September 22-Jonah

I have to admit, Jonah’s story is a favorite of mine. Why? Because he’s so much like me…he whines and complains when he doesn’t get his way, like a child, and like some adults I know (me). But God still uses him, and teaches him, and saves him, and never gives up on him. He also teaches Jonah a big lesson at the end of the book, involving a vine, a worm, and a massive overreaction on Jonah’s part (again like me) in which he is “angry enough to die.” Haven’t we all said something liket that in a moment of anger or frustration? Such a short book of the Bible, and yet so much to be learned from it!

From the LCMS website:

A singular prophet among the many in the Old Testament, Jonah the son of Amittai was born about an hour’s walk from the town of Nazareth. The focus of his prophetic ministry was the call to preach at Nineveh, the capital of pagan Assyria (Jonah 1:1). His reluctance to respond and God’s insistence that his call be heeded is the story of the book that bears Jonah’s name. Although the swallowing and disgorging of Jonah by the great fish is the most remembered detail of his life, it is addressed in only three verses of the book (1:17; 2:1, 10). Throughout the book, the important theme is how God deals compassionately sinners. Jonah’s three-day sojourn in the belly of the fish is mentioned by Jesus as a sign of his own death, burial, and resurrection (Mt. 12:39–41).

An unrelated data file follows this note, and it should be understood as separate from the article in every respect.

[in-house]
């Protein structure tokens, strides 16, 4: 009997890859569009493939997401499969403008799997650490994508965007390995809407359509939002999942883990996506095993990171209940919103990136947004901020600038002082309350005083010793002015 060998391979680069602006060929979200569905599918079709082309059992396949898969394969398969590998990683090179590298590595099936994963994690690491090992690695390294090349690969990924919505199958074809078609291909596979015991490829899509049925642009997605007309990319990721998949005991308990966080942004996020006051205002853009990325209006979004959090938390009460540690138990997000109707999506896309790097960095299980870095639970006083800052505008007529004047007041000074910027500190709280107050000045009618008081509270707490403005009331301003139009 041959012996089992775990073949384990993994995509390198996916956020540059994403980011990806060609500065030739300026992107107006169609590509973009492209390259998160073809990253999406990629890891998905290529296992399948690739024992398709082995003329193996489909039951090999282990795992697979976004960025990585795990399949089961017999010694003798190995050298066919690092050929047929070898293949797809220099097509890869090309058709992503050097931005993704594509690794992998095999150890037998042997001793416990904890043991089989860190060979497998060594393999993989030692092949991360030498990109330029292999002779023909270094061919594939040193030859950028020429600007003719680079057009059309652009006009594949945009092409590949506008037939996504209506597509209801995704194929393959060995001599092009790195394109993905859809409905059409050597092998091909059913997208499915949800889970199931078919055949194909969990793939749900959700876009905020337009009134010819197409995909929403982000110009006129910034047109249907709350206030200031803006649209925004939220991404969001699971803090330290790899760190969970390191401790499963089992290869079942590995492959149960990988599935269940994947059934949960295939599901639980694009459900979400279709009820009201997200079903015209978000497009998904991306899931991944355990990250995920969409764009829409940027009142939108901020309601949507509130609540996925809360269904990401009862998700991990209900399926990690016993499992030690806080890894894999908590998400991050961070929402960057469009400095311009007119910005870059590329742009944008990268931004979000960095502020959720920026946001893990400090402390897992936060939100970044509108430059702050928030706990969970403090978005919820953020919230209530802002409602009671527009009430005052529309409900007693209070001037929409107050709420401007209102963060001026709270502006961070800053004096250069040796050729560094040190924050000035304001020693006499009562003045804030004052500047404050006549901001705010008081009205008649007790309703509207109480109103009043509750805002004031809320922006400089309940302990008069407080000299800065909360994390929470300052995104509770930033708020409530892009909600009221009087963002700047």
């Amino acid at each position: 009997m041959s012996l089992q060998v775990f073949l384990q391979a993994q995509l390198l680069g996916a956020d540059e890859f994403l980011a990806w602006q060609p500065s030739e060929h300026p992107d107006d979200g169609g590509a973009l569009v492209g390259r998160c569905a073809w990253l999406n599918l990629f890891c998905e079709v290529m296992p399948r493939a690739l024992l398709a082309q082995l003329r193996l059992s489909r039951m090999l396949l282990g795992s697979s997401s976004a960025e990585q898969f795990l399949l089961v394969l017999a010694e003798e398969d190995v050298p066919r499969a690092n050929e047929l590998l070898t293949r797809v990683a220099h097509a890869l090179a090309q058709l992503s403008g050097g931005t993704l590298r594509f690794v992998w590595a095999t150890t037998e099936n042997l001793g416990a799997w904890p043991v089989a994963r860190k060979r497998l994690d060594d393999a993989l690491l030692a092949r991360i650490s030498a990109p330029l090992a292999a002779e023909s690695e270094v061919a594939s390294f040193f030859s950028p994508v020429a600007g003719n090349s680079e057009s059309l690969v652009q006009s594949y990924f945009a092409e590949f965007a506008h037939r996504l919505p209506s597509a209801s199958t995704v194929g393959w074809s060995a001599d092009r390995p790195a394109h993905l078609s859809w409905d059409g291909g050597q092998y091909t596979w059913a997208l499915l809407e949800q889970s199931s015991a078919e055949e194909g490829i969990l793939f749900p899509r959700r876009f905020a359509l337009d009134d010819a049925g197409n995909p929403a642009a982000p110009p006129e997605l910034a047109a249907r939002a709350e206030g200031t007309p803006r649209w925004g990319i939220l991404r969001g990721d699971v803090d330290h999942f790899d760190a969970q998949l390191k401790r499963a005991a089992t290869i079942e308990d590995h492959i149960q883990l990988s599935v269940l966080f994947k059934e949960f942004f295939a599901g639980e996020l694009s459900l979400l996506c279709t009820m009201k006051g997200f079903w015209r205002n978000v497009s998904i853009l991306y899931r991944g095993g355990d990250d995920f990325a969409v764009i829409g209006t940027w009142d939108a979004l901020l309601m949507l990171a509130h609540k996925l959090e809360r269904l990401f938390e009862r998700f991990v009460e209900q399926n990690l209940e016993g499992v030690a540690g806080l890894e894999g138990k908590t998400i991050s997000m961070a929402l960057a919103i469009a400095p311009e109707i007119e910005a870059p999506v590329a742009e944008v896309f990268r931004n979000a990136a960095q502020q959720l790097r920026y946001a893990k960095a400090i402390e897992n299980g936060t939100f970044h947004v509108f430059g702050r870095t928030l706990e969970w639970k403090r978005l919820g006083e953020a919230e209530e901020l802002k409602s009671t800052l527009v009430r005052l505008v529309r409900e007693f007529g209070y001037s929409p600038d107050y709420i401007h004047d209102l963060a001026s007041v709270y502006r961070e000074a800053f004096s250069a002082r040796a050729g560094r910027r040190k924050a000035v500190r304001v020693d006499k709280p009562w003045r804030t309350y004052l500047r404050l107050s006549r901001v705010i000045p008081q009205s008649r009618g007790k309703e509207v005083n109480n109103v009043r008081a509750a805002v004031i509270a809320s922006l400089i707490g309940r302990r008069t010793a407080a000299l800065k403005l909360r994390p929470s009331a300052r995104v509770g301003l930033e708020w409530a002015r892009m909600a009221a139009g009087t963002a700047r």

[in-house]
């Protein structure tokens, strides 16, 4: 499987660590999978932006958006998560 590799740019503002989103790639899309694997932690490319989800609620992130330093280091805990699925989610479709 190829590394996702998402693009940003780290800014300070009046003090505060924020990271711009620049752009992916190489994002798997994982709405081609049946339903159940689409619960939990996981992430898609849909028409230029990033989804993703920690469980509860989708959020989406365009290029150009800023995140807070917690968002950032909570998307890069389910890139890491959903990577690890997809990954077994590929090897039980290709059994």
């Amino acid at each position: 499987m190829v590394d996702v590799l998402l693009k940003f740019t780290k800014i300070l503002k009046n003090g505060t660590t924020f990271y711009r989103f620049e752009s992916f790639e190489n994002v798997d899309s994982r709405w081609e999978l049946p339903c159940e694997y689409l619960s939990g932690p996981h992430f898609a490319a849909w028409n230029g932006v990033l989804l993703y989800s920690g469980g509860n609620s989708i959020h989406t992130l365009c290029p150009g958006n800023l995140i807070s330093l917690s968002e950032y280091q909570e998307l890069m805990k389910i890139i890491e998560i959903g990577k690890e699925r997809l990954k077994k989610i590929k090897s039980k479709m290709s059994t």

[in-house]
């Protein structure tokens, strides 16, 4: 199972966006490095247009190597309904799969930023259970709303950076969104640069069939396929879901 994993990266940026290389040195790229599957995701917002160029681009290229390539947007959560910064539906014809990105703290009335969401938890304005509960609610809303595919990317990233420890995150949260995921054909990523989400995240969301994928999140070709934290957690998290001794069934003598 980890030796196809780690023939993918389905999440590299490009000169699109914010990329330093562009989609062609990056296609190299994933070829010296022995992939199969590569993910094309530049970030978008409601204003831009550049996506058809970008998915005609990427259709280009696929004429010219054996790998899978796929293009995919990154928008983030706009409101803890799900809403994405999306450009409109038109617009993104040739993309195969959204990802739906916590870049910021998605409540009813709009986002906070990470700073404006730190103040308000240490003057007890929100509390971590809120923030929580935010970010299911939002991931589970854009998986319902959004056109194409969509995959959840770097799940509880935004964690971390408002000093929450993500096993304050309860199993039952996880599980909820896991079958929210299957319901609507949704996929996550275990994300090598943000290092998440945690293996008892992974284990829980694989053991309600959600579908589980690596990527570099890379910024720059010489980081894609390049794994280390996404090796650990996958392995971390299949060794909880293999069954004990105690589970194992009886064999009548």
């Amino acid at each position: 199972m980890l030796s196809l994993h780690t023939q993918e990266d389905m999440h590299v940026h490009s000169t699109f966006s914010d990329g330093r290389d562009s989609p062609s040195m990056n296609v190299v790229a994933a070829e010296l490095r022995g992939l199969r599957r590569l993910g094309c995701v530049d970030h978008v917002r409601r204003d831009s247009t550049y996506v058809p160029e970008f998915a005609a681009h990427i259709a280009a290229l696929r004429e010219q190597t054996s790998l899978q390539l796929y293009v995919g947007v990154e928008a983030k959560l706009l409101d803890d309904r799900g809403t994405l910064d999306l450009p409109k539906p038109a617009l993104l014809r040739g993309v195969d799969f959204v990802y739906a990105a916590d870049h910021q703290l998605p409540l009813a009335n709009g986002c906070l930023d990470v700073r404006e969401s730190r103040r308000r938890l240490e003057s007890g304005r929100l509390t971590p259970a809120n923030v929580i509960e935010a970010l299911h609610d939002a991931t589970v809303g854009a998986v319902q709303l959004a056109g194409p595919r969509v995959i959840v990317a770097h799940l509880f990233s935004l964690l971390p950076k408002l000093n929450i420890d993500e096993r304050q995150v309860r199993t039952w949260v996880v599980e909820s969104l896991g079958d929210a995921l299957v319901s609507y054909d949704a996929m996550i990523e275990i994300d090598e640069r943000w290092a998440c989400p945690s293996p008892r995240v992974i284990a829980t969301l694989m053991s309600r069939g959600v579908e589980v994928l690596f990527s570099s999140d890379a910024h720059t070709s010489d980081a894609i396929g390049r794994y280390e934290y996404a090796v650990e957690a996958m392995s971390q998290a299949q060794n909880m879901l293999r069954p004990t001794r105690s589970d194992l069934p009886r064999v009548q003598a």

The Jesse Tree–Day Nineteen

Today’s reading was about Jonah, who seems a rather unlikely prophet. He had a bad attitude, he ran away from God, and he whined. A lot. But it’s stories like these that remind us that God can use any one of us, flaws and all, to accomplish His purposes. The bulk of our reading focused on the well-known whale portion of the story, but I spent some extra time on chapter four, partly because it’s my favorite part of the story, (haven’t we all sounded like Jonah at one time or another, dramatically proclaiming that “we’re so angry that we could die?”), and partly because it really shows God’s mercy to the people of Nineveh, (and their livestock!), especially when He speaks to Jonah in verse 11:

“And should not I pity Nineveh, that great city, in which there are more than 120,000 persons who do not know their right hand from their left, and also much cattle?”